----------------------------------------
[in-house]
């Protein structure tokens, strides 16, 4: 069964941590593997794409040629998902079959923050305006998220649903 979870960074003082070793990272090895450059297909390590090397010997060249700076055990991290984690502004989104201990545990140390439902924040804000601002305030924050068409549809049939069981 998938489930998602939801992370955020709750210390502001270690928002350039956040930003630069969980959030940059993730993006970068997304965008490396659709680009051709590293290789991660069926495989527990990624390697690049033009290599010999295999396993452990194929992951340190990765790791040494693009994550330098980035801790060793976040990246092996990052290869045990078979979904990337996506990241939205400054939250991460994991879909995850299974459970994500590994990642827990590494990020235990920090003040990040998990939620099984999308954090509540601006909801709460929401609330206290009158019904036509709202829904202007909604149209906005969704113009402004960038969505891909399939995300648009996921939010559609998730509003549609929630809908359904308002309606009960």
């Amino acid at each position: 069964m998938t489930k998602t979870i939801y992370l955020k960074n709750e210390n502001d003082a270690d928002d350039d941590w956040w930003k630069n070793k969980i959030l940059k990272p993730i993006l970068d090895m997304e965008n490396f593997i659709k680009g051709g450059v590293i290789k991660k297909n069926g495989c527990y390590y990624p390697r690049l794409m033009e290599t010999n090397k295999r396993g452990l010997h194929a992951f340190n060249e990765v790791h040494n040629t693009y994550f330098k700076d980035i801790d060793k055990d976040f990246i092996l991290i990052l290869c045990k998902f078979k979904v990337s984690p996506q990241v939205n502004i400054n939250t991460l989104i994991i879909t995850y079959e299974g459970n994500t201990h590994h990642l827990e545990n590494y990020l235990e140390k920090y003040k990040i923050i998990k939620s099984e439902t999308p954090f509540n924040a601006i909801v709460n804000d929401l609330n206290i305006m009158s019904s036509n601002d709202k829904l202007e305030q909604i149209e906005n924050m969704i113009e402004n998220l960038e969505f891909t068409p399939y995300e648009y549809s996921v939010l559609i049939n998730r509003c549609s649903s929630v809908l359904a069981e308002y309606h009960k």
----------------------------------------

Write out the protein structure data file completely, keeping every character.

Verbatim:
[in-house]
């Protein structure tokens, strides 16, 4: 069964941590593997794409040629998902079959923050305006998220649903 979870960074003082070793990272090895450059297909390590090397010997060249700076055990991290984690502004989104201990545990140390439902924040804000601002305030924050068409549809049939069981 998938489930998602939801992370955020709750210390502001270690928002350039956040930003630069969980959030940059993730993006970068997304965008490396659709680009051709590293290789991660069926495989527990990624390697690049033009290599010999295999396993452990194929992951340190990765790791040494693009994550330098980035801790060793976040990246092996990052290869045990078979979904990337996506990241939205400054939250991460994991879909995850299974459970994500590994990642827990590494990020235990920090003040990040998990939620099984999308954090509540601006909801709460929401609330206290009158019904036509709202829904202007909604149209906005969704113009402004960038969505891909399939995300648009996921939010559609998730509003549609929630809908359904308002309606009960």
């Amino acid at each position: 069964m998938t489930k998602t979870i939801y992370l955020k960074n709750e210390n502001d003082a270690d928002d350039d941590w956040w930003k630069n070793k969980i959030l940059k990272p993730i993006l970068d090895m997304e965008n490396f593997i659709k680009g051709g450059v590293i290789k991660k297909n069926g495989c527990y390590y990624p390697r690049l794409m033009e290599t010999n090397k295999r396993g452990l010997h194929a992951f340190n060249e990765v790791h040494n040629t693009y994550f330098k700076d980035i801790d060793k055990d976040f990246i092996l991290i990052l290869c045990k998902f078979k979904v990337s984690p996506q990241v939205n502004i400054n939250t991460l989104i994991i879909t995850y079959e299974g459970n994500t201990h590994h990642l827990e545990n590494y990020l235990e140390k920090y003040k990040i923050i998990k939620s099984e439902t999308p954090f509540n924040a601006i909801v709460n804000d929401l609330n206290i305006m009158s019904s036509n601002d709202k829904l202007e305030q909604i149209e906005n924050m969704i113009e402004n998220l960038e969505f891909t068409p399939y995300e648009y549809s996921v939010l559609i049939n998730r509003c549609s649903s929630v809908l359904a069981e308002y309606h009960k």